So you might think that if Stephen King – the guy who wrote such horror classics like Carrie and The Stand – were to rattle off his top ten favorite books, it would feature works by the likes of Edgar Allan Poe, H. P. Lovecraft or maybe J. R. R. Tolkien — authors who have, like King, created enduring dark, Gothic worlds filled with supernatural events and malevolent forces. But you’d be wrong. Author J. Peder Zane asked scores of writers about their favorite novels for his 2007 book The Top Ten: Writers Pick Their Favorite Books. The list King submitted in reply appears below. When possible, we’ve added links to the texts that you can read for free online, taken from our collection, 800 Free eBooks for iPad, Kindle & Other Devices.
1. The Golden Argosy, The Most Celebrated Short Stories in the English Language – edited by Van Cartmell and Charles Grayson
2. The Adventures of Huckleberry Finn – Mark Twain
3. The Satanic Verses – Salman Rushdie
4. McTeague – Frank Norris
5. Lord of the Flies – William Golding
6. Bleak House – Charles Dickens
7. 1984 – George Orwell
8. The Raj Quartet – Paul Scott
9. Light in August – William Faulkner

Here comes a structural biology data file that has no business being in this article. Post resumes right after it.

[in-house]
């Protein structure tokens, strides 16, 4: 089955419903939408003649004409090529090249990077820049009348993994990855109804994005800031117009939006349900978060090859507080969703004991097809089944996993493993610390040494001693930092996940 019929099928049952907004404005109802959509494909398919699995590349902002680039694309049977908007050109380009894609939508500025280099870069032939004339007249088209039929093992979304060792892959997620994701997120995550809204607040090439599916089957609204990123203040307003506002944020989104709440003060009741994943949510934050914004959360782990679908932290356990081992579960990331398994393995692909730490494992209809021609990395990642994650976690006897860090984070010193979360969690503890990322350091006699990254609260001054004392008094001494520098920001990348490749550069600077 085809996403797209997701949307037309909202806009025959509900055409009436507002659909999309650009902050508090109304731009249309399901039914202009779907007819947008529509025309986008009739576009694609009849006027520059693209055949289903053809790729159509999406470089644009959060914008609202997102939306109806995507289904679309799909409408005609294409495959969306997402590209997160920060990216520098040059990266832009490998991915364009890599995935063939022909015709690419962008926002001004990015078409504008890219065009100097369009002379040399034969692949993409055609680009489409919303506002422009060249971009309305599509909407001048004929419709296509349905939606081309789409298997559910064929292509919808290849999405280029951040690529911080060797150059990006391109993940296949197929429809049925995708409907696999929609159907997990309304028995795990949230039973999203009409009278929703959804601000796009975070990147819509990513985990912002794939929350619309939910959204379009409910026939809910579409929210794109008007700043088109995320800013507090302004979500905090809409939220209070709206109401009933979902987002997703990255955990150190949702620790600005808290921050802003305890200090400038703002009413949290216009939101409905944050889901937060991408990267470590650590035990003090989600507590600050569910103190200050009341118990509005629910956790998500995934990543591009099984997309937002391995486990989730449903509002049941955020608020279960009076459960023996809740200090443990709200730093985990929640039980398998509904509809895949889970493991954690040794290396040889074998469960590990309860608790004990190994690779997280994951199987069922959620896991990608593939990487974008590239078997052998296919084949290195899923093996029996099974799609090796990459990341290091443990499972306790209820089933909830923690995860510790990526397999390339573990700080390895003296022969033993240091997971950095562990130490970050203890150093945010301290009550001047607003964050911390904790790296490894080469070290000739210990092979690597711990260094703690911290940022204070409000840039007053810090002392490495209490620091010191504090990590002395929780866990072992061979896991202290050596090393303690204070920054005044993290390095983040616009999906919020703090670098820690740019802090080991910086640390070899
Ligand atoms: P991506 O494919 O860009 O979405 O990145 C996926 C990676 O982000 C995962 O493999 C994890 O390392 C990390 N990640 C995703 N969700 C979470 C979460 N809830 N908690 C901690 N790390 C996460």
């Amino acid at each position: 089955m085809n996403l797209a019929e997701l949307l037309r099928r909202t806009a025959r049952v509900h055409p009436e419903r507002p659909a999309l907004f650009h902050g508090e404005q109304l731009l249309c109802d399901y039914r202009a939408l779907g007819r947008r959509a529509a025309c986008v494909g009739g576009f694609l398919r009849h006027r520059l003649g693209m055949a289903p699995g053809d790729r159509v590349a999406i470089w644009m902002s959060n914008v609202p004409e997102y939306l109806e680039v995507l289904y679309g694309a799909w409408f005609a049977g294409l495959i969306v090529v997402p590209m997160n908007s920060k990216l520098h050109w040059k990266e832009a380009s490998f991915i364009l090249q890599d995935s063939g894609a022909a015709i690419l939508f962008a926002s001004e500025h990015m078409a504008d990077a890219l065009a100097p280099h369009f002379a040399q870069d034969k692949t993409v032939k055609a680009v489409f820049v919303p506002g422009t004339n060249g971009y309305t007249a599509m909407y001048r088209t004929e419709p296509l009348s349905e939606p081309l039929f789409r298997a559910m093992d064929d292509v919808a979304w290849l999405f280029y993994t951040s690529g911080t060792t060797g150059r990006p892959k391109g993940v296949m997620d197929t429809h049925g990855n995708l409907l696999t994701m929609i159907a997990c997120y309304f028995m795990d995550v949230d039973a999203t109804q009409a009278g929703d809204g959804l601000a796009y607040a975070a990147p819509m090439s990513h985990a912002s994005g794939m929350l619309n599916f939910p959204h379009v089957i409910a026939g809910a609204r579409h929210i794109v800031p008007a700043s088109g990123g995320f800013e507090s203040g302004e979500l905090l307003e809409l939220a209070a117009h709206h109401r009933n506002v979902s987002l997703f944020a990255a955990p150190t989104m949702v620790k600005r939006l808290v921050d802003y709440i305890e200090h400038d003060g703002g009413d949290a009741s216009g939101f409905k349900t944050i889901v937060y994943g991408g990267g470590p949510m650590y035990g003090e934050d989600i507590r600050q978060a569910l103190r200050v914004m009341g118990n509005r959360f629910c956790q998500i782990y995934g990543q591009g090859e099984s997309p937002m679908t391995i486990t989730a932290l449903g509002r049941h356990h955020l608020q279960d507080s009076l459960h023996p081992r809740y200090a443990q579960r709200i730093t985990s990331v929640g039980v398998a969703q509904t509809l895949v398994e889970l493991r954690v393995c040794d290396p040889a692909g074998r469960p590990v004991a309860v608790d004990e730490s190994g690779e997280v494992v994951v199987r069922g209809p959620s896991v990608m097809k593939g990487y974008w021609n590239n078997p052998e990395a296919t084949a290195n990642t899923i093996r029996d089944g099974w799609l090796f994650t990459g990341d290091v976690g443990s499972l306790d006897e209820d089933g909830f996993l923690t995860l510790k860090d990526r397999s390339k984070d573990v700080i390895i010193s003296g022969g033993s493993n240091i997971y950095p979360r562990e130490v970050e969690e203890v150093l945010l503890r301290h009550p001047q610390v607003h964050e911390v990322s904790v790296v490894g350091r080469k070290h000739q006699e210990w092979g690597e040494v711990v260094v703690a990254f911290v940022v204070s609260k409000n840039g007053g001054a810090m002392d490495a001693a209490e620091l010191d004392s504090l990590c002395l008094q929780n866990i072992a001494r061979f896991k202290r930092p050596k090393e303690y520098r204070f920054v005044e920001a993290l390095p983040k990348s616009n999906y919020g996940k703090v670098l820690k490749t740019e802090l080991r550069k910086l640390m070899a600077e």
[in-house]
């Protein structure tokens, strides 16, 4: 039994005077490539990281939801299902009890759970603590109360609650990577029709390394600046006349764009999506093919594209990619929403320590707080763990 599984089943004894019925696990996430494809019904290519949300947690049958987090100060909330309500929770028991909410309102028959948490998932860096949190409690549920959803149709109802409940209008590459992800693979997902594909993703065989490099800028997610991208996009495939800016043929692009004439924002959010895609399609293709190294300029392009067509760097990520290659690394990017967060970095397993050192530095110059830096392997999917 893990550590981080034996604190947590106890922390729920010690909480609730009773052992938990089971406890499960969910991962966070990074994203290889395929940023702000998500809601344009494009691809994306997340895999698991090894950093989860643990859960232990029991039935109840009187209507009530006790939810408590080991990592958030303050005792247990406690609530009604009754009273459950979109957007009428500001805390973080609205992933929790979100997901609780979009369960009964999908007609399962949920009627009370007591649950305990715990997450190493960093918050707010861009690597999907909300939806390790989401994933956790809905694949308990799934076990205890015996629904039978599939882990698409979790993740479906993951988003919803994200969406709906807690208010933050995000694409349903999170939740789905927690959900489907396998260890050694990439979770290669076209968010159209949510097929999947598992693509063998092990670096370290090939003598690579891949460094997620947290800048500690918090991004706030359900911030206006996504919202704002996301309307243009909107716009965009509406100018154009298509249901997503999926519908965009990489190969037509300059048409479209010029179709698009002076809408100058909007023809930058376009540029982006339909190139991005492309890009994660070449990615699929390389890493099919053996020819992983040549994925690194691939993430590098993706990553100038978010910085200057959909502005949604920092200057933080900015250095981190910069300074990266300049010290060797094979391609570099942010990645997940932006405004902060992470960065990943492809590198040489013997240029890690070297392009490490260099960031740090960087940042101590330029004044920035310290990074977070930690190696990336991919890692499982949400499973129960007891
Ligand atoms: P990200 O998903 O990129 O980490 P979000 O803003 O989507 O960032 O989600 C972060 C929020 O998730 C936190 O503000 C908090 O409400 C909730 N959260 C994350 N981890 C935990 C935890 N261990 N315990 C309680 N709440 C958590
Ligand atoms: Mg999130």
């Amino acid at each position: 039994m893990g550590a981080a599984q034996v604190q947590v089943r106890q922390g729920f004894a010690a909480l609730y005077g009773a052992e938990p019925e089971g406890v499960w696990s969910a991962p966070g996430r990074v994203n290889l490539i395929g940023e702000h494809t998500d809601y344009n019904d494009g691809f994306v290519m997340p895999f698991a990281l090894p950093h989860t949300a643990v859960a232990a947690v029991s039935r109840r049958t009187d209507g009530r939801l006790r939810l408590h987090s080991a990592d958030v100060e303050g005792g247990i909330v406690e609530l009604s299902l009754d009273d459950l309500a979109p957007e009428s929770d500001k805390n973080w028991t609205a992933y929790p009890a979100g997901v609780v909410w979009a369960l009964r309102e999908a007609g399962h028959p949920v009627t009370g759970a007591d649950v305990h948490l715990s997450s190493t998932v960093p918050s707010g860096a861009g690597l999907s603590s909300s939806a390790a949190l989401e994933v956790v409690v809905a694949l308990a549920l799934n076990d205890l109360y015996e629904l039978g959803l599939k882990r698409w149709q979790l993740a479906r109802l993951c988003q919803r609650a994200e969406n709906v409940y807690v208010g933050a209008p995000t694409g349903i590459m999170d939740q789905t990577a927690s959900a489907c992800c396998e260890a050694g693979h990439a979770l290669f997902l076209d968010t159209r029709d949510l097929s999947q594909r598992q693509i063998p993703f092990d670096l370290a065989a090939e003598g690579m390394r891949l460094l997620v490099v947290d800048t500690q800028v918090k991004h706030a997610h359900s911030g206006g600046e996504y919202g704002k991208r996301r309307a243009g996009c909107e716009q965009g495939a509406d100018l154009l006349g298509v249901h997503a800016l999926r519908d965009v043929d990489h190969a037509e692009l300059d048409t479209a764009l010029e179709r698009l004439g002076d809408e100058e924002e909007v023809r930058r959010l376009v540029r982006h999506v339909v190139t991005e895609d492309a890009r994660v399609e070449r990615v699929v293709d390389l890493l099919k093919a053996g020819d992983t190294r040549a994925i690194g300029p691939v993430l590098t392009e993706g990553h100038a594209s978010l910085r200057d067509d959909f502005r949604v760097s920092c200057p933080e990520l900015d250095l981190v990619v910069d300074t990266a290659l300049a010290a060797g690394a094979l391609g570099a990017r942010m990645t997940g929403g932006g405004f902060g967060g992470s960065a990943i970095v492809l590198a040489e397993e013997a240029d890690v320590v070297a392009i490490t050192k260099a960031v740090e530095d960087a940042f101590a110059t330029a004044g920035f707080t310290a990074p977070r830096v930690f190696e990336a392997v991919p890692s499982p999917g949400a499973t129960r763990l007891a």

10. Blood Meridian – Cormac McCarthy
King, it seems, prefers books that explore basic defects in the human character to spooky tales of fantasy. In other words, he’s interested in stories that are actually terrifying. Orwell’s portrait of a man breaking under the pressure of totalitarianism or William Golding’s parable about a group of boys devolving into beasts are downright troubling. Frank Norris’s saga about the mendacious McTeague isn’t exactly comforting either. And McCarthy’s grim and spectacularly violent masterpiece Blood Meridian might make you crawl into a fetal position and weep for humanity. (That was my reaction, anyway.)
The most striking thing about the list, however, is how uniformly highbrow it is. All books would fit right in on the syllabus of an upper level English college course. On the other hand, David Foster Wallace, when asked for his top ten, filled his list with such mass market crowd pleasers as The Silence of the Lambs by Thomas Harris, The Sum of All Fears by Tom Clancy and, at number two, King’s The Stand.
via CS Monitor
Jonathan Crow is a Los Angeles-based writer and filmmaker whose work has appeared in Yahoo!, The Hollywood Reporter, and other publications. You can follow him at @jonccrow. And check out his blog Veeptopus, featuring lots of pictures of vice presidents with octopuses on their heads. The Veeptopus store is here.